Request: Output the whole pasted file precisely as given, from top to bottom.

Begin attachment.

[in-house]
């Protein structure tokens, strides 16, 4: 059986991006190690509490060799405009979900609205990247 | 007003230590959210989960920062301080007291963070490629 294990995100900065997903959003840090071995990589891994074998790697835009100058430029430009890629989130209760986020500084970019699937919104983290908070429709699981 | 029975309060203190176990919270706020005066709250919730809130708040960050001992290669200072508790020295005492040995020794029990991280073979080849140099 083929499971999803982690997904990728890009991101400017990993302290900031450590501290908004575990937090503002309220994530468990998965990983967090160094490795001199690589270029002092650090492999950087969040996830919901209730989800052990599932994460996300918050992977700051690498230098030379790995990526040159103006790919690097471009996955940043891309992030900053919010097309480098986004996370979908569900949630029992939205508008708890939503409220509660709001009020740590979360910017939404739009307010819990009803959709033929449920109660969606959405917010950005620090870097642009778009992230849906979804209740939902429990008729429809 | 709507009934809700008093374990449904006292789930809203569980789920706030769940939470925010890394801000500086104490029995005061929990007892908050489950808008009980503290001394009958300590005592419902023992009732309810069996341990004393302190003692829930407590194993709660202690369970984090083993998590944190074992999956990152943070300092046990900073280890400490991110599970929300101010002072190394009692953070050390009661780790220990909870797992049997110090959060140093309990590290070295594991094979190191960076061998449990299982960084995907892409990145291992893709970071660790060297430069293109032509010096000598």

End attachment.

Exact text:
[in-house]
């Protein structure tokens, strides 16, 4: 059986991006190690509490060799405009979900609205990247 | 007003230590959210989960920062301080007291963070490629 294990995100900065997903959003840090071995990589891994074998790697835009100058430029430009890629989130209760986020500084970019699937919104983290908070429709699981 | 029975309060203190176990919270706020005066709250919730809130708040960050001992290669200072508790020295005492040995020794029990991280073979080849140099 083929499971999803982690997904990728890009991101400017990993302290900031450590501290908004575990937090503002309220994530468990998965990983967090160094490795001199690589270029002092650090492999950087969040996830919901209730989800052990599932994460996300918050992977700051690498230098030379790995990526040159103006790919690097471009996955940043891309992030900053919010097309480098986004996370979908569900949630029992939205508008708890939503409220509660709001009020740590979360910017939404739009307010819990009803959709033929449920109660969606959405917010950005620090870097642009778009992230849906979804209740939902429990008729429809 | 709507009934809700008093374990449904006292789930809203569980789920706030769940939470925010890394801000500086104490029995005061929990007892908050489950808008009980503290001394009958300590005592419902023992009732309810069996341990004393302190003692829930407590194993709660202690369970984090083993998590944190074992999956990152943070300092046990900073280890400490991110599970929300101010002072190394009692953070050390009661780790220990909870797992049997110090959060140093309990590290070295594991094979190191960076061998449990299982960084995907892409990145291992893709970071660790060297430069293109032509010096000598």